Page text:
Nairobi, Kenya

May 10, 1961

(Speeches. Vol.2 pg.65-67)

His Royal Highness Prince Aga Khan on 10 May 1961, speaking as a guest speaker, told the Nairobi Lions Club that he had never thought that it would be possible to create a multi-racial political system in Kenya. "Once independence is achieved, the real and ultimate authority in any truly democratic system is bound to be African" He said.

He went on: "This doesn't exclude the possibility of European or Asian representation in one form or another. Tanganyika is showing that this is completely possible. But it does mean that once the cards are down, the African will have the last word and personally I see no objection at all. This is the real meaning of Uhuru and the sooner we accept this fact and understand its meaning the better it will be for Kenya."

"However what was possible," said the Aga Khan, "was a multi-racial society, in which individual rights would be upheld and respected. Kenya was going through a difficult transitional stage when the foundations of political power were shifting.

In such circumstances, the only thing I can suggest which has brought results in My own community is that one should base one's political plans on a certain assumption and the first most important is that this country will be ruled by an African Government. A Government which I am sure will recognize the legitimate rights of those who have emigrated here, made their homes and contributed so much to the fantastic progress in a country where modern civilization is only 50 years old."

His Royal Highness said he sympathised with Africans who said they were given an insufficient voice in the management of business and industry in Kenya. But He said the answer was by no means to engage in what He was told was sometimes a desperate search for an African to appoint to the board of management. It is even more important and certainly more valuable in the long run to make conscious and consistent effort to train Africans for managerial posts from one's own staff. He cited an example where this worked successfully - "Taifa leo" a sister paper to the "Daily Nation." "It was," said the Aga Khan, "produced, published and put to bed by Africans and there was practically no control by any other person in the company."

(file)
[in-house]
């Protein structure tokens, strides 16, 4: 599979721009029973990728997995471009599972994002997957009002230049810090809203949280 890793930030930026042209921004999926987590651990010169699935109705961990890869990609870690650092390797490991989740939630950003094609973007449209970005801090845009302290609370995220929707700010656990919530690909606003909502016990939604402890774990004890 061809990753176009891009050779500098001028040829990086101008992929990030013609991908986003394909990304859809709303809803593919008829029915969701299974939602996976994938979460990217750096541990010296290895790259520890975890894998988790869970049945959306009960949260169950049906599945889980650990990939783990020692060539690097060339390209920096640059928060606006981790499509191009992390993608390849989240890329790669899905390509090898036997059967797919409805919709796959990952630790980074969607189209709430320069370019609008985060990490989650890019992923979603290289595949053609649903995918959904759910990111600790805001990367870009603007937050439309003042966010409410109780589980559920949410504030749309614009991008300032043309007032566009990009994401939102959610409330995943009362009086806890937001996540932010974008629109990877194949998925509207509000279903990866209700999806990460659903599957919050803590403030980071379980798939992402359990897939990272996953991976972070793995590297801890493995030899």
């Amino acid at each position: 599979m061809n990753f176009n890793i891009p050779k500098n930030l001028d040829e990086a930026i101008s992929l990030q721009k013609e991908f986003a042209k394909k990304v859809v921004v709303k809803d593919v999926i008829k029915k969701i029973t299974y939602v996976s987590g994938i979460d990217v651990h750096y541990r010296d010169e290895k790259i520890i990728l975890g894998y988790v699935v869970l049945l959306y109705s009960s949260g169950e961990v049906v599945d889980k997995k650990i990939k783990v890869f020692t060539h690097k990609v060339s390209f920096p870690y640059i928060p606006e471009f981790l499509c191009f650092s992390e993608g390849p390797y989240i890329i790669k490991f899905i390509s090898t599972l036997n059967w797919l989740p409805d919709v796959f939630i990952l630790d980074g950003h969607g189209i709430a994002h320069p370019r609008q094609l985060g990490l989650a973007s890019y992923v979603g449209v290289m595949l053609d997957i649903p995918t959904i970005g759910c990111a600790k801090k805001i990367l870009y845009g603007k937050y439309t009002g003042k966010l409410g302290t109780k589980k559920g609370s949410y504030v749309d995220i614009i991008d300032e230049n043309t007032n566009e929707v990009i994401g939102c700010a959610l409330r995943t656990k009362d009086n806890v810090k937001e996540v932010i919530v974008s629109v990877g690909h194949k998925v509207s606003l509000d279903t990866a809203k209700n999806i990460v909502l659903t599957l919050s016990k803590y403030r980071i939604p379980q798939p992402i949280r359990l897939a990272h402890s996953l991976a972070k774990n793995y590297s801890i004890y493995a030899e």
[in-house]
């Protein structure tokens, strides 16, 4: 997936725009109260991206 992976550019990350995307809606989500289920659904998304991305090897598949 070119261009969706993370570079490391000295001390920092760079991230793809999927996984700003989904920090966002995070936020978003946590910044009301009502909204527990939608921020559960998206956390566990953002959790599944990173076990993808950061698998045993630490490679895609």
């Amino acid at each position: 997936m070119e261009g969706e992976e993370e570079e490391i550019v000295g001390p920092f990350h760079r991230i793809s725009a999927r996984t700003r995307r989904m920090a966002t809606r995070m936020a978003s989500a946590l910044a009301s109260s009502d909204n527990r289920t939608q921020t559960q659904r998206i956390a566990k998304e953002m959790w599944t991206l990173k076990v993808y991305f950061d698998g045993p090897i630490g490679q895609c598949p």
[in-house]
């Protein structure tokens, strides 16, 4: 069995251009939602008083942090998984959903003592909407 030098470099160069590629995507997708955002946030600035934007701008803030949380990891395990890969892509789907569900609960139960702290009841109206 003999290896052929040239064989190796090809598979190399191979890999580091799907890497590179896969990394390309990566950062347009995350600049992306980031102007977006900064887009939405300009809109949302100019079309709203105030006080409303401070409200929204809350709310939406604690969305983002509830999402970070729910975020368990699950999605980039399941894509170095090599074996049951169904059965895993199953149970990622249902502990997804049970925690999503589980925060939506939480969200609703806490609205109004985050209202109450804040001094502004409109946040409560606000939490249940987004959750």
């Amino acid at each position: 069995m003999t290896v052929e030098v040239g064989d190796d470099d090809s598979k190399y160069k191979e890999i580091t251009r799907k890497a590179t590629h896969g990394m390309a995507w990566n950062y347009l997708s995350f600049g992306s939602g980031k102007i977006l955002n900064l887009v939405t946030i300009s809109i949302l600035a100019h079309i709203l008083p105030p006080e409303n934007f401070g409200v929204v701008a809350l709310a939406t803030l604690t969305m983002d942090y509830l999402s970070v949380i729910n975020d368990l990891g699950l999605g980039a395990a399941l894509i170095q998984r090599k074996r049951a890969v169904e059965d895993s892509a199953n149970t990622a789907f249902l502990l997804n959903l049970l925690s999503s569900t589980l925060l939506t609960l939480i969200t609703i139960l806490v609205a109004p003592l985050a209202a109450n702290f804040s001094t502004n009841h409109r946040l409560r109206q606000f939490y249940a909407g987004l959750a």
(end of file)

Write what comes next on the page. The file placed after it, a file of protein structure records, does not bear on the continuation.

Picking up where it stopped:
He went on, "The mainly European or Asian businesses cannot exist in isolation from the main political and social trends of the country. They must become part of it. That calls for considerable imagination, perseverance and patience but please do not imagine that I under-estimate the difficulties. I simply believe they have to be overcome."

His Royal Highness Prince Karim Aga Khan said that His second main point was that Kenya needed more enterprise from the "free enterprisers." "Times," He knew "were hard, and there was a shortage of capital and a reluctance in the country to make long-term plans when the short-term future seemed so uncertain. He declared, "But if we wait for something to happen, nothing will happen. Somebody has got to take his courage in his hands and say to himself - I believe in this country and I am going to do something about it.

"I think I can honestly say that My own community has set a sound example. My people look upon themselves as Kenyans. They know that the future will bring big changes, but this has not deterred them from building schools, hospitals, new buildings and creating new businesses. I am convinced that those who can show financial courage now will certainly reap their rewards in the future. Much of this had been made possible because the community believed in self-help." He didn't want to suggest that any single firm, no matter how big could do it alone.

To make the Kenya economy flourish, action should be taken on the widest possible base and all should be represented. It wouldn't be enough to sit back and wait for foreign trade delegations to bring capital or decide whether to establish businesses in Kenya. Substantial sums of money were said to be just around the corner. But if foreign firms came to Kenya, it was because there were business opportunities in the country. "Is this something we cannot trun to our own advantage?" He asked. "Should we not send our own delegations abroad led not by politicians but by businessmen?" He hoped Mr. Ngala's Finance Minister would be able to encourage industry by tax reliefs and cited a case of several printing firms, with the means to print paper-back books but which couldn't, because the tax meant that imported books were cheaper.

He concluded, "The voice of business has been some what subdued. Now is the moment when it should speak up and offer practical suggestions to some of Kenya's difficulties."

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